You heard it here first: 2021 will be the year email marketing steps back into the spotlight.
In a report released in November 2020, eMarketer shared that “there is ample evidence that the pandemic actually grew email’s prominence as a touchpoint between brands and their consumers.” It goes on to note that even with email’s enormous penetration rate, it still has not peaked.
Email may seem like a counterintuitive channel as a high performer in the modern age of marketing. It’s the nature of today’s business that when you have a less expensive channel (like email), it gets less attention from leadership. This can often misconstrue the true value of email marketing. While sending a “bad” email doesn’t appear to cost much, what it is actually costing is quite significant. Bad email turns clients off, loses attention and disconnects them from your brand.
Email is now front-and-center due to the pandemic, and the influx makes it more important for brands to refine their strategy. As a leader in email marketing (per Forrester), my team at Epsilon is well versed in creating and executing email campaigns that build strong, enduring brand-customer relationships. Here are four pieces of advice to help you make email a truly personalized, outcomes-based channel in 2021.
1. Let insights drive email content innovation
Your email strategy should always start with the individual, but you also need to account for the larger societal context as much as you can. Building a contextual email marketing calendar—one that is informed by the latest trends and insights—is key to success in 2021.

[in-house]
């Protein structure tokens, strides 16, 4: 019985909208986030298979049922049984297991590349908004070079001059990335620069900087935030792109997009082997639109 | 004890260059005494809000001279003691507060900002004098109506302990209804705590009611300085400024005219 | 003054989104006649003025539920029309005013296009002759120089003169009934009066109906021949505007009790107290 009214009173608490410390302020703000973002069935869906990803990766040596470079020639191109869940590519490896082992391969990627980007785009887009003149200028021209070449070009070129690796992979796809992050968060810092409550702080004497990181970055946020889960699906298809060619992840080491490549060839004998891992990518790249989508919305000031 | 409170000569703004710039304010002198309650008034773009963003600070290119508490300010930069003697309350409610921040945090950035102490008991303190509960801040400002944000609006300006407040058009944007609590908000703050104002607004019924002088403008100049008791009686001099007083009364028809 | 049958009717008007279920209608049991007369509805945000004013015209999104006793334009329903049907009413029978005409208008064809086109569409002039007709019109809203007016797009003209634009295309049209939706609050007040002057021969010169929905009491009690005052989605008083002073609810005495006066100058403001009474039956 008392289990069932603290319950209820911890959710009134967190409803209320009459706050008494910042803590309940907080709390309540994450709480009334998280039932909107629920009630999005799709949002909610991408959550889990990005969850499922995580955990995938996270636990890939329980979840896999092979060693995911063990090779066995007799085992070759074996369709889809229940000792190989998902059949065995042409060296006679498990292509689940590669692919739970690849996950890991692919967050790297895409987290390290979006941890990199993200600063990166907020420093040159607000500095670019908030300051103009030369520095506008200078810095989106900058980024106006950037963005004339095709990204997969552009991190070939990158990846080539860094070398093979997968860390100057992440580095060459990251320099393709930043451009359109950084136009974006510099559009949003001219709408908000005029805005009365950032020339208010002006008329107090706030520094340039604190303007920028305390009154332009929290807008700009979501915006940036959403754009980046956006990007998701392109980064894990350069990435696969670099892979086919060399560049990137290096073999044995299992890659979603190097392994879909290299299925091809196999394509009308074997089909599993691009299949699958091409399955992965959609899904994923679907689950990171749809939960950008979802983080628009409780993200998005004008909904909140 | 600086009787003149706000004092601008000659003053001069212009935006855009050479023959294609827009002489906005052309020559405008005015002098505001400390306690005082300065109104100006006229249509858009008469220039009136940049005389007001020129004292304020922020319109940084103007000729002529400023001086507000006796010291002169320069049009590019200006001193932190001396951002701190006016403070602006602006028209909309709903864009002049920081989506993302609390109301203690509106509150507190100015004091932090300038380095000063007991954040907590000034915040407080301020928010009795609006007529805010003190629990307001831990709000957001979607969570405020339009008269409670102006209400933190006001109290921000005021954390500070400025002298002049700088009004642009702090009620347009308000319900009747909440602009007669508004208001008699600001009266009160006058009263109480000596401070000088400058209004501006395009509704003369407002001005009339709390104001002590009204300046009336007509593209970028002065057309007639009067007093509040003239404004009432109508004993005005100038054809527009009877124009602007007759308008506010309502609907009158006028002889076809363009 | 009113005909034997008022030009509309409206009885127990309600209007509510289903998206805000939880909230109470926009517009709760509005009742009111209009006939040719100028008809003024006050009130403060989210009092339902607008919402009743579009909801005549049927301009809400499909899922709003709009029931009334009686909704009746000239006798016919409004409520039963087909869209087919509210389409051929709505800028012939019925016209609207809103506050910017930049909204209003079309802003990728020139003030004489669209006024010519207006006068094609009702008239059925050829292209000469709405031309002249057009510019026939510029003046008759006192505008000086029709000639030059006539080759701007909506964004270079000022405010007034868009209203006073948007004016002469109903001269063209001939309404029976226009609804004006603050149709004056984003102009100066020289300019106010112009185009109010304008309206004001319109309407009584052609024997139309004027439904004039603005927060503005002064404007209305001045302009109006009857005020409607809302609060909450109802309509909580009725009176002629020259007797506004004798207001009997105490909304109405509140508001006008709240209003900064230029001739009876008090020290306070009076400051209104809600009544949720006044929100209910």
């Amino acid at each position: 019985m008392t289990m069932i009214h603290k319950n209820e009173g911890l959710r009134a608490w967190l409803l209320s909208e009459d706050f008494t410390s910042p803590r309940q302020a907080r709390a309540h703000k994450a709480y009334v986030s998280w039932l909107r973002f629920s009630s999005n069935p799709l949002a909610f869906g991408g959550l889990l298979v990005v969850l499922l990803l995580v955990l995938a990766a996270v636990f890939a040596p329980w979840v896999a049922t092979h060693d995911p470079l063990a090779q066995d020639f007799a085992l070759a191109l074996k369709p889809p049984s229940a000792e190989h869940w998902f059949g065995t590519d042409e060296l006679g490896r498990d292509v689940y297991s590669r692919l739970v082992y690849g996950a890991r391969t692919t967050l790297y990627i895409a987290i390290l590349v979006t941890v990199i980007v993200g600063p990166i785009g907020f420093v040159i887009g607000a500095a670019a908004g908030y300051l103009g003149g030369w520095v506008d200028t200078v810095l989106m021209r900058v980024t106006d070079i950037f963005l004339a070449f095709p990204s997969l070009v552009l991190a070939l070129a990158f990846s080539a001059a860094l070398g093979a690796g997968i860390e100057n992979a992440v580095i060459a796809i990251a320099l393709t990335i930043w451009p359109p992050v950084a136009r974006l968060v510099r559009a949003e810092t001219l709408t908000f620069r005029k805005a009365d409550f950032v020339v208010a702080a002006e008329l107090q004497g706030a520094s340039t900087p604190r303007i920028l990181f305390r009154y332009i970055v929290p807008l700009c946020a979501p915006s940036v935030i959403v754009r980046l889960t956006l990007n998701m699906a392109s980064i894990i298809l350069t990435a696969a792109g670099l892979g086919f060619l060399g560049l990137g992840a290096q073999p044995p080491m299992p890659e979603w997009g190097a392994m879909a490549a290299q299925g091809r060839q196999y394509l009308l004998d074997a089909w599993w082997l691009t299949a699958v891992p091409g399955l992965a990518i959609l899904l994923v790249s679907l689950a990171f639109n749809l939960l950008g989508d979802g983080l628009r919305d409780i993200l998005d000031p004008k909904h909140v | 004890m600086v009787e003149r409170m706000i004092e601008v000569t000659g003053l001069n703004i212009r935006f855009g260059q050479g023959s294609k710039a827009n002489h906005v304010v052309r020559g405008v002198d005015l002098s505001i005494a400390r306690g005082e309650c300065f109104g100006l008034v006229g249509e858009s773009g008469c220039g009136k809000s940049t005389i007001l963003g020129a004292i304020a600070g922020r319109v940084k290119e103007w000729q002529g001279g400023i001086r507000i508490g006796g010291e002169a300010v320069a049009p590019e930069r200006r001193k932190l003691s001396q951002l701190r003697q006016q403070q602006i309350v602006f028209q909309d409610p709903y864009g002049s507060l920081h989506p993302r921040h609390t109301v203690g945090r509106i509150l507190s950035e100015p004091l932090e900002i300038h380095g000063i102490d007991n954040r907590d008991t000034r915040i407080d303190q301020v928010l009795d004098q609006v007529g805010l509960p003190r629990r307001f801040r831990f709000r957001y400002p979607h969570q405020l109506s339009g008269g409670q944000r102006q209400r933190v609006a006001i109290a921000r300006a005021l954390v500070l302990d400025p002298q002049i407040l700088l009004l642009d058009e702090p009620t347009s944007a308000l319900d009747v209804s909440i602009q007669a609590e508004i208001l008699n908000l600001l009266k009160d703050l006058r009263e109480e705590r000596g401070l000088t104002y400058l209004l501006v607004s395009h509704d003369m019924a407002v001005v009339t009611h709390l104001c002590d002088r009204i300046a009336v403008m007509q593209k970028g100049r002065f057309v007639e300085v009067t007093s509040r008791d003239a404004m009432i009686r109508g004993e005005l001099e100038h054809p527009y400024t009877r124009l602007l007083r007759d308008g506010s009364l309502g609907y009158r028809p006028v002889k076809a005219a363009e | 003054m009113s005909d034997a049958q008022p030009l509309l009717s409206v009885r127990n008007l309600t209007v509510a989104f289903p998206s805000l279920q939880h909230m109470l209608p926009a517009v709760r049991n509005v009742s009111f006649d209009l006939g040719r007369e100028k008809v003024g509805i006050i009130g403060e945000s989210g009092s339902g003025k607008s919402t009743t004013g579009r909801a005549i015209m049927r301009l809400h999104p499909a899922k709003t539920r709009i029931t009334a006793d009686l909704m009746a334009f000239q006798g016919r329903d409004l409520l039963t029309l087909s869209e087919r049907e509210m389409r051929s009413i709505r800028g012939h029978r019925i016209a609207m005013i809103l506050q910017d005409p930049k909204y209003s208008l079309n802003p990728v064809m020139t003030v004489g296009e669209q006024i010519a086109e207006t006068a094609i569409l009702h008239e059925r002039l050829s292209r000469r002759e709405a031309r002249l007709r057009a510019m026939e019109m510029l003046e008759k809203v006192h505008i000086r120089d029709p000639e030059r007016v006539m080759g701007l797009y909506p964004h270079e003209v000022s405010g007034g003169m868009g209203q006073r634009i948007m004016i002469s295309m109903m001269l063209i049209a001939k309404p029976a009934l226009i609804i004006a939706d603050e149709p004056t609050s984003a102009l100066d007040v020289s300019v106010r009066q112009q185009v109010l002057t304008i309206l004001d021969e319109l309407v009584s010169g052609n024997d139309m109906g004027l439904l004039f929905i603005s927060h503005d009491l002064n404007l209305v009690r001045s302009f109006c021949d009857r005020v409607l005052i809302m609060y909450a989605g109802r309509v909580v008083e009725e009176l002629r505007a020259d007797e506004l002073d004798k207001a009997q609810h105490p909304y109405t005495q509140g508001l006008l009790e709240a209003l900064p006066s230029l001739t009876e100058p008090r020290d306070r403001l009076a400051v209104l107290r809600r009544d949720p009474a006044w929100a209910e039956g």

To ensure you’re developing the right kind of calendar, here are some questions to consider:
- How are consumers behaving? Your calendar should account for many different consumer segments and their unique behaviors. For example, consider spending levels, top purchase categories and purchase location to inform your strategy. With the pandemic still ongoing and the future uncertain, it’s important for marketers to stay on top of current consumer behavior and sentiment trends.
- Can you create goodwill? Stories of community involvement, customer care and action plans will resonate with consumers in the coming year—just make sure they’re genuine. A lot of brands shared how they’re doing good during the pandemic, but consumers started to care more about purpose-driven brands before the pandemic and will continue to do so afterward. When it comes to email, make sure you’re sharing what your brand is doing: Gap, for instance, sent an email in August sharing that the company donated $25,000 to two nonpartisan non-profits dedicated to promoting voter registration during the election year. In that same email, Gap also linked to a voter registration page and more information on voting.